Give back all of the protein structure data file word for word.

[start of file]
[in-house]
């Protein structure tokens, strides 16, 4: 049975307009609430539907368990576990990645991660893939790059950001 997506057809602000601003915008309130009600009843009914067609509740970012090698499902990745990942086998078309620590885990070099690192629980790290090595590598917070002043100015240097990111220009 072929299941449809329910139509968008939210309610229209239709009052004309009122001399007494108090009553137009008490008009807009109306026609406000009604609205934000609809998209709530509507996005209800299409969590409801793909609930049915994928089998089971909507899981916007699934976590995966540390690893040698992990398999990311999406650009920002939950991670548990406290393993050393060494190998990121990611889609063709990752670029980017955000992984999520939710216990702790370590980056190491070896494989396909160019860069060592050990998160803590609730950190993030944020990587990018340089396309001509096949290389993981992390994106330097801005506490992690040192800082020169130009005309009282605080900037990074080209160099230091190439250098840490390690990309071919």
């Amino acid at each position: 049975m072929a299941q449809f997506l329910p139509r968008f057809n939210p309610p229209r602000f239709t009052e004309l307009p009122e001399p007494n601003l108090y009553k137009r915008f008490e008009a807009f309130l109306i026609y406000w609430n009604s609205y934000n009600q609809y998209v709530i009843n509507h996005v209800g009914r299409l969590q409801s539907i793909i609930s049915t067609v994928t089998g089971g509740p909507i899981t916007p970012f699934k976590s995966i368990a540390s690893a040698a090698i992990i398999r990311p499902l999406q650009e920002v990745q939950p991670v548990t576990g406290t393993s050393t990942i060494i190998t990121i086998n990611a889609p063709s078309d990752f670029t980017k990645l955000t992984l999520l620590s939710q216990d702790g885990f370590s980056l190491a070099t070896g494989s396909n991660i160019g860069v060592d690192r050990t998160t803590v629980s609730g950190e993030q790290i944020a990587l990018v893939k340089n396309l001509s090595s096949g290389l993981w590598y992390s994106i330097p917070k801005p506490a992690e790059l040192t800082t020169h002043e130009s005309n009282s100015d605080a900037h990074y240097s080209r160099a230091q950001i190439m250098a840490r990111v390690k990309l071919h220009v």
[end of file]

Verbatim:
[in-house]
């Protein structure tokens, strides 16, 4: 049975307009609430539907368990576990990645991660893939790059950001 997506057809602000601003915008309130009600009843009914067609509740970012090698499902990745990942086998078309620590885990070099690192629980790290090595590598917070002043100015240097990111220009 072929299941449809329910139509968008939210309610229209239709009052004309009122001399007494108090009553137009008490008009807009109306026609406000009604609205934000609809998209709530509507996005209800299409969590409801793909609930049915994928089998089971909507899981916007699934976590995966540390690893040698992990398999990311999406650009920002939950991670548990406290393993050393060494190998990121990611889609063709990752670029980017955000992984999520939710216990702790370590980056190491070896494989396909160019860069060592050990998160803590609730950190993030944020990587990018340089396309001509096949290389993981992390994106330097801005506490992690040192800082020169130009005309009282605080900037990074080209160099230091190439250098840490390690990309071919």
């Amino acid at each position: 049975m072929a299941q449809f997506l329910p139509r968008f057809n939210p309610p229209r602000f239709t009052e004309l307009p009122e001399p007494n601003l108090y009553k137009r915008f008490e008009a807009f309130l109306i026609y406000w609430n009604s609205y934000n009600q609809y998209v709530i009843n509507h996005v209800g009914r299409l969590q409801s539907i793909i609930s049915t067609v994928t089998g089971g509740p909507i899981t916007p970012f699934k976590s995966i368990a540390s690893a040698a090698i992990i398999r990311p499902l999406q650009e920002v990745q939950p991670v548990t576990g406290t393993s050393t990942i060494i190998t990121i086998n990611a889609p063709s078309d990752f670029t980017k990645l955000t992984l999520l620590s939710q216990d702790g885990f370590s980056l190491a070099t070896g494989s396909n991660i160019g860069v060592d690192r050990t998160t803590v629980s609730g950190e993030q790290i944020a990587l990018v893939k340089n396309l001509s090595s096949g290389l993981w590598y992390s994106i330097p917070k801005p506490a992690e790059l040192t800082t020169h002043e130009s005309n009282s100015d605080a900037h990074y240097s080209r160099a230091q950001i190439m250098a840490r990111v390690k990309l071919h220009v």